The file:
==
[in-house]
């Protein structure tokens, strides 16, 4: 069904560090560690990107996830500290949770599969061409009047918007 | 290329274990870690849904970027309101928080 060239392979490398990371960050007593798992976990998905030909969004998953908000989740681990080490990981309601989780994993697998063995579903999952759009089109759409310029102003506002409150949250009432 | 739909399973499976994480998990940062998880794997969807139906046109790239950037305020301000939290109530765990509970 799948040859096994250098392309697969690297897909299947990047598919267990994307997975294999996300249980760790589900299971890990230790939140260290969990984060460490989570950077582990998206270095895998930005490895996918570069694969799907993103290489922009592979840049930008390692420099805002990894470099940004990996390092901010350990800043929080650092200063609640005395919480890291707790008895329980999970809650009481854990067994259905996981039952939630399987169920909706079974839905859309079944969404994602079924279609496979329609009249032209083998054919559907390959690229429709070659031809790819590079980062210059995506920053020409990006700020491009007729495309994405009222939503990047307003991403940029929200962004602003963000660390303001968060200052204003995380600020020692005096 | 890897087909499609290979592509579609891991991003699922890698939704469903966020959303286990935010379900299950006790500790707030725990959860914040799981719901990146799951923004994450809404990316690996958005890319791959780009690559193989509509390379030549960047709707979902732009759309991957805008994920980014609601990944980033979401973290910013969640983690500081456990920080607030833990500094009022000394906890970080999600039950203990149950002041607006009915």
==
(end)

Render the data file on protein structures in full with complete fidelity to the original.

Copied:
[in-house]
């Protein structure tokens, strides 16, 4: 069904560090560690990107996830500290949770599969061409009047918007 | 290329274990870690849904970027309101928080 060239392979490398990371960050007593798992976990998905030909969004998953908000989740681990080490990981309601989780994993697998063995579903999952759009089109759409310029102003506002409150949250009432 | 739909399973499976994480998990940062998880794997969807139906046109790239950037305020301000939290109530765990509970 799948040859096994250098392309697969690297897909299947990047598919267990994307997975294999996300249980760790589900299971890990230790939140260290969990984060460490989570950077582990998206270095895998930005490895996918570069694969799907993103290489922009592979840049930008390692420099805002990894470099940004990996390092901010350990800043929080650092200063609640005395919480890291707790008895329980999970809650009481854990067994259905996981039952939630399987169920909706079974839905859309079944969404994602079924279609496979329609009249032209083998054919559907390959690229429709070659031809790819590079980062210059995506920053020409990006700020491009007729495309994405009222939503990047307003991403940029929200962004602003963000660390303001968060200052204003995380600020020692005096 | 890897087909499609290979592509579609891991991003699922890698939704469903966020959303286990935010379900299950006790500790707030725990959860914040799981719901990146799951923004994450809404990316690996958005890319791959780009690559193989509509390379030549960047709707979902732009759309991957805008994920980014609601990944980033979401973290910013969640983690500081456990920080607030833990500094009022000394906890970080999600039950203990149950002041607006009915």